By Frederic Schneider
School buses in the UAE. Source: Emirates Transport
The UAE’s economy is built on a risky mix of volatile industries – oil, trade, transport, tourism – and a volatile workforce. The government is taking some well-publicised steps to combat these issues by transforming into a knowledge economy as the UAE’s Mars mission sought to demonstrate. The hope is that the Emirates’ economy will transition into future-proof, high-growth, high-tech industries, such as AI and IoT, robotics, aerospace, medical science and renewable energies. However, most of the expertise driving that transformation is foreign, a strategy that wastes the potential of Emiratis and risks backfiring as expats and international companies can leave very quickly.
Education: Aspiration versus Reality
What is needed is a homegrown population of highly trained knowledge workers and entrepreneurs. The foundation for this training is laid early in life, during – and even before – primary and secondary education. Schooling has been a professed policy priority ever since the founding of the UAE; a popular quote attributed to its founder, the late Sheikh Zayed, being: ‘The real asset of any advanced nation is its people, especially the educated ones.’ To increase international competitiveness, the country has seen a long string of educational experiments over the last decade, from Abu Dhabi’s roll out of their New School Model in 2010 to Dubai’s newest venture, ‘Dubai Schools’, that promises to provide low-cost, high-quality education for 800 students and was unveiled on 8 March.
Yet these lofty aspirations have never really translated into tangible results: average student performance remains low across the board. The UAE lingers in the bottom half of both OECD’s PISA and IEA’s TIMSS rankings, well below the international average and far behind such education powerhouses as Singapore, Estonia, Finland and Korea. Similarly, Education First rates the UAE’s English proficiency as ‘low’ and ranks it 66th out of the 100 tested countries, below Ethiopia and Vietnam. Or take the International Maths Olympiad, a meeting of the world’s brightest pupils in Maths. In 2019 (one of only four occasions that the country participated at all), the UAE ranked last out of 112 participating countries, a place it shared with Angola and Kenya. Singapore, meanwhile, came in 8th place. Academic research on the subject of schooling is equally glum, with one scientist qualifying the nation’s Model Schools venture as producing ‘entitled patriots’. What is going wrong?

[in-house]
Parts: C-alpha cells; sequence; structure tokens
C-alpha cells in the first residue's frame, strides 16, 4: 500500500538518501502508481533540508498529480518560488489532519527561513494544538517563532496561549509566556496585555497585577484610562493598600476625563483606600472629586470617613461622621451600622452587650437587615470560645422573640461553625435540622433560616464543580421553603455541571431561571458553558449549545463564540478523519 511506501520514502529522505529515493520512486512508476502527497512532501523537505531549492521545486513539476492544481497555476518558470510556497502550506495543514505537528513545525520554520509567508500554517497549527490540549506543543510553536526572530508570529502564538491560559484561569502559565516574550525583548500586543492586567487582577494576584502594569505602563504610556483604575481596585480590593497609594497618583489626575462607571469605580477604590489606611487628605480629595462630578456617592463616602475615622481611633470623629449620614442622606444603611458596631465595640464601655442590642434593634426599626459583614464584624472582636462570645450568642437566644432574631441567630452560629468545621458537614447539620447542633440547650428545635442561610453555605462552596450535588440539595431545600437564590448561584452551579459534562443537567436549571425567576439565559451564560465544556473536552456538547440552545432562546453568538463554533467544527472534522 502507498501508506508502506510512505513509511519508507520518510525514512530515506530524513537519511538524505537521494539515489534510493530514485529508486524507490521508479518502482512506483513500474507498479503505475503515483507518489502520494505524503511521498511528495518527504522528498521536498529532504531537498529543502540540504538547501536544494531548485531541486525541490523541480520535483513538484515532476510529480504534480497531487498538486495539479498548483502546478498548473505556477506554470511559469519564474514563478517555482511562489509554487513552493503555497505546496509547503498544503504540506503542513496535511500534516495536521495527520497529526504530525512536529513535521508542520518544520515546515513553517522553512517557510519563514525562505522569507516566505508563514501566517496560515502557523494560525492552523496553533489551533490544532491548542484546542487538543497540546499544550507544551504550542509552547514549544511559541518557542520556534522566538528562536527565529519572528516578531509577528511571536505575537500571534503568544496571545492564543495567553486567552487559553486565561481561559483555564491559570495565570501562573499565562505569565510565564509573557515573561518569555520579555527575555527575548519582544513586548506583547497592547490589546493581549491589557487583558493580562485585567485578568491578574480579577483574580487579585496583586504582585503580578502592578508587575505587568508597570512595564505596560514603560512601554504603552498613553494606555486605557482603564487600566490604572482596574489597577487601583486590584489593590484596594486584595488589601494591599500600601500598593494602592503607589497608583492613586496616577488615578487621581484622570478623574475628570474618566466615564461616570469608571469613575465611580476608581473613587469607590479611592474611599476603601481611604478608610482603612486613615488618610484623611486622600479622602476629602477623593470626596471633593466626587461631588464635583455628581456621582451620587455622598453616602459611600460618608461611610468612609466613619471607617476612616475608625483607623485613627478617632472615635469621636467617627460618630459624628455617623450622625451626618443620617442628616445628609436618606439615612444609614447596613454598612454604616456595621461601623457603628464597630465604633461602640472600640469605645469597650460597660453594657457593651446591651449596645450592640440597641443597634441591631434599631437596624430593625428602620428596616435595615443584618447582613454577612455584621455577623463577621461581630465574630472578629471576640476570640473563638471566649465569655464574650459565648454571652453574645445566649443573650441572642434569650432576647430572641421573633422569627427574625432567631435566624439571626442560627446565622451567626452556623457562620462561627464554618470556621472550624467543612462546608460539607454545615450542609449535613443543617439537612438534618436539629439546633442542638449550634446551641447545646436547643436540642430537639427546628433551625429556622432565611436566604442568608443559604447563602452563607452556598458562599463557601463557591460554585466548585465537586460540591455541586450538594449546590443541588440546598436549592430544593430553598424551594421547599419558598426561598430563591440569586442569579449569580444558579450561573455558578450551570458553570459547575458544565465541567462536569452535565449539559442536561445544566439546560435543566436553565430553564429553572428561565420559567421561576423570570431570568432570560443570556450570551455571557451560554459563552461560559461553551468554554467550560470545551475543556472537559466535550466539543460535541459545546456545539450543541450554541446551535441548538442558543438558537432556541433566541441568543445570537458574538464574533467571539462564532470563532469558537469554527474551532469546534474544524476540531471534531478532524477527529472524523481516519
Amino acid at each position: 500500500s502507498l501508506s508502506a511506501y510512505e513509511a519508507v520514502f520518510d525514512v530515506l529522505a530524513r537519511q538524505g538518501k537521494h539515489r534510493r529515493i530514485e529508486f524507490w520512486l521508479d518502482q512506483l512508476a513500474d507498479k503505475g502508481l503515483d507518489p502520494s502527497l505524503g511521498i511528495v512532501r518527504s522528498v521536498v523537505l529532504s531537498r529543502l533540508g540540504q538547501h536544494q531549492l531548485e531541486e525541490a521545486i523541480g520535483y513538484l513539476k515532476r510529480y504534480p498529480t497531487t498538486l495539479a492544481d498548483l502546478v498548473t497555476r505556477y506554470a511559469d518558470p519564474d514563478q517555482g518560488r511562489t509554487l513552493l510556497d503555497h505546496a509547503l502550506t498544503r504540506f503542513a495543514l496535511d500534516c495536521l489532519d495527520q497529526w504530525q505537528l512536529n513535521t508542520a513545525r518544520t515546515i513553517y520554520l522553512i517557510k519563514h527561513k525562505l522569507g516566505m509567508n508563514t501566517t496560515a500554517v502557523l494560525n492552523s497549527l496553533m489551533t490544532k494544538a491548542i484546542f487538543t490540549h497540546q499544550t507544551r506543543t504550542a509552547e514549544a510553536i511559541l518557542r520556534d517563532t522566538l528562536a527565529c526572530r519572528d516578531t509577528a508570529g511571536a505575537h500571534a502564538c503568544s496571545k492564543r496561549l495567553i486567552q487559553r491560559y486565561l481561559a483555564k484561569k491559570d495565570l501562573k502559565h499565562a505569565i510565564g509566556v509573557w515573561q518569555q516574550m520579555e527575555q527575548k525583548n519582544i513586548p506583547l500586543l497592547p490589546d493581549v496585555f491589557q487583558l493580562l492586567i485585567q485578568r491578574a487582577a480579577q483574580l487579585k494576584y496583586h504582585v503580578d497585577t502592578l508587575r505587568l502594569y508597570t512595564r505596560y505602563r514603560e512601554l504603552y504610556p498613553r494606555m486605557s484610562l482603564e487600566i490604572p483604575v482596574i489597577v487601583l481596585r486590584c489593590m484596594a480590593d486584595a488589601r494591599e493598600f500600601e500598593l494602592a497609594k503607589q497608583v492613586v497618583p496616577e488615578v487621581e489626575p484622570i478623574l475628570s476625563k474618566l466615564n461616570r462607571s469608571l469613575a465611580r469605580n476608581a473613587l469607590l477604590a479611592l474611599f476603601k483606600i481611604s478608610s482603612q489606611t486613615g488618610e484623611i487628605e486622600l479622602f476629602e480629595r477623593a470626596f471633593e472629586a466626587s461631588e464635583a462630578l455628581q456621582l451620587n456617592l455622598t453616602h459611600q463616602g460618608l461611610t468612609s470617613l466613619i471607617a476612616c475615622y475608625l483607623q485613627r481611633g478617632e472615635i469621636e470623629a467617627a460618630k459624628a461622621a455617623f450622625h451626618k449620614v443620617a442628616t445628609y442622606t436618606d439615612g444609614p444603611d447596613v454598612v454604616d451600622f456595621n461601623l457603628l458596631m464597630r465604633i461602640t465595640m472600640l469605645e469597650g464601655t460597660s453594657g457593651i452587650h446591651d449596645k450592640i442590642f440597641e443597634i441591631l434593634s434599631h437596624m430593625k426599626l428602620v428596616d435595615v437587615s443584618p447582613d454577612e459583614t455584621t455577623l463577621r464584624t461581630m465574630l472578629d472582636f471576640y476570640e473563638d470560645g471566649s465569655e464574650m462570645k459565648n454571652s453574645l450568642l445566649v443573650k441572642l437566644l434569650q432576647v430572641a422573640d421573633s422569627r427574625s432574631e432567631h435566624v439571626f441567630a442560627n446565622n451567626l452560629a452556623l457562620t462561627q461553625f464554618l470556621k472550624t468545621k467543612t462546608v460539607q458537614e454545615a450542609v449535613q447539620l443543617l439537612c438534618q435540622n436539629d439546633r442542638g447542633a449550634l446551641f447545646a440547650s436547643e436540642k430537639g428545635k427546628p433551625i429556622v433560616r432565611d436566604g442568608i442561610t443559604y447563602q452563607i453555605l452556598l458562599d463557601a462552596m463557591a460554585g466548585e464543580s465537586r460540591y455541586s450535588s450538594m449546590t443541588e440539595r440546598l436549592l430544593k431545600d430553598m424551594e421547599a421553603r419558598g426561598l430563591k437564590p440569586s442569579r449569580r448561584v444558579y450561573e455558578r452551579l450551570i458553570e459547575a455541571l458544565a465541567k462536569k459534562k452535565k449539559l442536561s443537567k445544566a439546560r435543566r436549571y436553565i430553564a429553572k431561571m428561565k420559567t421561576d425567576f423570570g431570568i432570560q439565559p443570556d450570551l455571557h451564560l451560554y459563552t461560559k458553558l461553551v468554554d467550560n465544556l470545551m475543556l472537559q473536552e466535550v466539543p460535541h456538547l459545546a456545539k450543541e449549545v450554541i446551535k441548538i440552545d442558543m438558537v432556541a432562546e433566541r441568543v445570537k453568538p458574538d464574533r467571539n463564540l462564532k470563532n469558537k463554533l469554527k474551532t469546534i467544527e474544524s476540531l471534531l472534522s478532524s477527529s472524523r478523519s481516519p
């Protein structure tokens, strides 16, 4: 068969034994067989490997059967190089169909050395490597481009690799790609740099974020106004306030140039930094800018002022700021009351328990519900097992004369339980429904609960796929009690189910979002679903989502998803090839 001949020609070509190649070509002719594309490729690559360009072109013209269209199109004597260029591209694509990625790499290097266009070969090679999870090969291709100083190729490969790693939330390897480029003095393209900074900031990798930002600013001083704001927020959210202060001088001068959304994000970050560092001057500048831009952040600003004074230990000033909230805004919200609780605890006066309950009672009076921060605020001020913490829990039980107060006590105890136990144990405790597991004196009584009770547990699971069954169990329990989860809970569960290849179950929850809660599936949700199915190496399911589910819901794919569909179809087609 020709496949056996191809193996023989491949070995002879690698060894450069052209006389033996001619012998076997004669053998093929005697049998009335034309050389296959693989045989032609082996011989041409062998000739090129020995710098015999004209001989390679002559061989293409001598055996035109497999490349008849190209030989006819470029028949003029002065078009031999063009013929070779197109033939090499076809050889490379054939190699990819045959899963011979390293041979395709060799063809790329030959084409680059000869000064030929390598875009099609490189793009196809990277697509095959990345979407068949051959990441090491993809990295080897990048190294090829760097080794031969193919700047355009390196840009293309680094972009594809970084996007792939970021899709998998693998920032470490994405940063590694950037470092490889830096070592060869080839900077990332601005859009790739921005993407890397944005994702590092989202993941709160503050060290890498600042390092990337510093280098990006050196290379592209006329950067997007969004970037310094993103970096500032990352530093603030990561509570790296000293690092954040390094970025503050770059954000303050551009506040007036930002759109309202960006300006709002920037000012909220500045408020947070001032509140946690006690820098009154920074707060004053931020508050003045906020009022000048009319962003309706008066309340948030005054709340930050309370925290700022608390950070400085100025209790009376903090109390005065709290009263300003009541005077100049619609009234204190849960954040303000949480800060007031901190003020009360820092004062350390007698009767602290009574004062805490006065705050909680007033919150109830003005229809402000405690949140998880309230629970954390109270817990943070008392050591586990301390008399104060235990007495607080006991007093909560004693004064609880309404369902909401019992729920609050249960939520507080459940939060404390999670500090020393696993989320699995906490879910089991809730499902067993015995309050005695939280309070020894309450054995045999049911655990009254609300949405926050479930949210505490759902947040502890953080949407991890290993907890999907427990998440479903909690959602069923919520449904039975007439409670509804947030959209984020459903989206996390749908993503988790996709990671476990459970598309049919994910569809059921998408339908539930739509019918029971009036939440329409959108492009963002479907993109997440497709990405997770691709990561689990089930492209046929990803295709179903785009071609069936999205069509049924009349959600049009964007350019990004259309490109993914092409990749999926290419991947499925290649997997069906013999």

Inequalities at School and at Home
One reason for the discrepancy between aspiration and reality is a highly segregated and uneven schooling system. State schools are available free of charge to Emiratis, who make up less than 12 percent of the UAE’s population. Despite announcements to improve the quality of education (and facilities) in these schools, they are still generally considered lower quality than private schools. State schools are also generally gender-segregated, and most subjects are taught in Arabic, creating the need for remedial English language bridge programmes at university. These schools tend to attract less affluent or more conservative Emiratis. The alternative is private (and fee-based) schooling. These schools follow different international curricula, of which the US and UK ones are the most sought after and expensive ones. Other national curricula, such as Lebanese, Swiss or French cater to specific expatriate communities, further segregating students.